Literacy Lenses

Focusing on The Literacy Work that Matters

Using Picture Books to Spark Collective Curiosity

By Amy Brennan

On March 22, 2018 #G2Great welcomed with immense excitement Peter Reynolds and Susan Verde as guest hosts to lead a discussion around using picture books to spark collective curiosity. Like most educators, picture books have been a sacred part of my professional and personal life. During my graduate school years as I studied literacy, my most adored professor started each class reading aloud a different picture book. With each book she told a carefully developed story that connected her to the book. When I began teaching I remember sitting in classrooms with my mentors and we just read picture books to each other, combing through our shelves and sharing our books. Our collaborations in dialogue developed from our connections to those books we shared, sparked creative curisosity for all of us. They lead us to share those books with others, just as when my professor read those books each week. Years later I recall sitting at a celebration for the end of a weeklong institute on reading at Teachers College Reading and Writing Project. At that celebration they read-aloud Peter Reynolds’ Ish. This book was then shared back at my school and we all worked along with our students on living “ishfully ever after.”

Sparking Collective Curiosity

Peter Reynolds and Susan Verde joined together, just as so many other do –  to share in the collective curiosity that is sparked by picture books. Through their collaboration in creating their books they have SPARKED the COLLECTIVE CURIOSITY of so many others. Read the tweets below to see how they have enriched so many teaching lives.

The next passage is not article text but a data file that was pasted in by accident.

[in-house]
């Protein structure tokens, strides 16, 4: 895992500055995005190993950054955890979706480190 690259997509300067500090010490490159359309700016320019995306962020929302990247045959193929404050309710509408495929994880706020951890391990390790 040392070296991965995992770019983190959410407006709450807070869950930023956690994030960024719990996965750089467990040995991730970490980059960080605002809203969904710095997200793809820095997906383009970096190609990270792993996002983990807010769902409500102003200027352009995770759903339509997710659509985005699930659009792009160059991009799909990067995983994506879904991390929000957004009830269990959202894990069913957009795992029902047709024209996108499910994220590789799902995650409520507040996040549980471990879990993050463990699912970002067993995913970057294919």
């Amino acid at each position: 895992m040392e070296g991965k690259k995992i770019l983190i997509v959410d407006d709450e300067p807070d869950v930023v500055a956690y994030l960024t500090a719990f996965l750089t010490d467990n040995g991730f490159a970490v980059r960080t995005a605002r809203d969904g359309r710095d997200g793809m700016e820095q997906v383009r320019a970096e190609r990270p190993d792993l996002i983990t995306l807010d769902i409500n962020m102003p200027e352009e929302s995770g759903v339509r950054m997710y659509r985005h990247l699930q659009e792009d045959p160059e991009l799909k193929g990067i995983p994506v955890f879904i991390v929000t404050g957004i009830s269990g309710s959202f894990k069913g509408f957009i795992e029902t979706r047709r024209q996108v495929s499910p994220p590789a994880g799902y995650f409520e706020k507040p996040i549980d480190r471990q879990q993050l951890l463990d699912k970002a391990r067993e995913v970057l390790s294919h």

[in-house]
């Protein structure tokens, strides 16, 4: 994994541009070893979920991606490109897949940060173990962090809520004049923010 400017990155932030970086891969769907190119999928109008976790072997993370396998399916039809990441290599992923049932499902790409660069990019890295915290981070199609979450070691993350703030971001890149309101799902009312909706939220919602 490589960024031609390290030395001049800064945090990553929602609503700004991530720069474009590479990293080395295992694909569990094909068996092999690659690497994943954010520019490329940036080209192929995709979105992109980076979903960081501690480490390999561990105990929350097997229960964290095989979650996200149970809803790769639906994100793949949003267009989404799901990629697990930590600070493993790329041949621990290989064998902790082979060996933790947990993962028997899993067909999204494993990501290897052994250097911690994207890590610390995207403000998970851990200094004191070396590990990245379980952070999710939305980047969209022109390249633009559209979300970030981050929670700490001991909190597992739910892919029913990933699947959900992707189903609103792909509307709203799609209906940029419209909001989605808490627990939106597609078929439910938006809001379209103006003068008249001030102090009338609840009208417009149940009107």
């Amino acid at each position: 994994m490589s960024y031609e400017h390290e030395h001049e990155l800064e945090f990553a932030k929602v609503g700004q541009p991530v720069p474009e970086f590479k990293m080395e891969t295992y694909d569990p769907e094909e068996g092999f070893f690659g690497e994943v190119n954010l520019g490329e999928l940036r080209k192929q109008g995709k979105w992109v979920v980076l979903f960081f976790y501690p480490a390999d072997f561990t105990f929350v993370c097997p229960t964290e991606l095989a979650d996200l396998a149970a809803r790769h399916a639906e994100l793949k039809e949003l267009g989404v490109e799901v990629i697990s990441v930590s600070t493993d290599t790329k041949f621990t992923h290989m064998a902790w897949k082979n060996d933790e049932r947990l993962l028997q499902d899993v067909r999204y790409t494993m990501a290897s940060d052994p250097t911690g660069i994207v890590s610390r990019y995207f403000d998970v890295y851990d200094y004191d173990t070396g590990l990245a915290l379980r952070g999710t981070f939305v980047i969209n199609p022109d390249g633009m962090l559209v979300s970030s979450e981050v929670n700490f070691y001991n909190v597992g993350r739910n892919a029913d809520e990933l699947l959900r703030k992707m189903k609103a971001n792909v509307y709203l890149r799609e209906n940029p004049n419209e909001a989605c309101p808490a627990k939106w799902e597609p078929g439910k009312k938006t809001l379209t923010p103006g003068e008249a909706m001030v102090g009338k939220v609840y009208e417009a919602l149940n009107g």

Engaging Students in Powerful Picture Book Collaborations Through Dialogue or Creation

Collaborations can happen in dialogue or creation, and oftentimes collaboration leads to both. We can engage our students in read-aloud through accountable talk through partnerships and whole class grand conversations. When we invite students to share a book it helps to create a community. It builds a shared experience that potentionally expands from the classroom to each and every contact that each member of the classroom community has beyond the classroom.

Reading inspires writing. When we invite our students to listen with a writer’s mind it can spark the writing process for our students. Students can create their own writing pieces through reflection and connections that grow during the shared experience of reading a powerful picture book. These words, once written can change lives because the dialogue or creation that comes from sharing picture books can create waves of change that spread messages of hope, wonder, joy and peace.  

Books That Power Your Classroom Mission  

Picture books spark collective curiosity when they are shared, discussed and extended through creative expression. Peter Reynolds and Susan Verde have collaborated on several books that beg to be shared, discussed and extended. These collaborative creations have the power to spark our students to take action and make the world a better place.

Peter Reynold’s Website
Susan Verde’s Website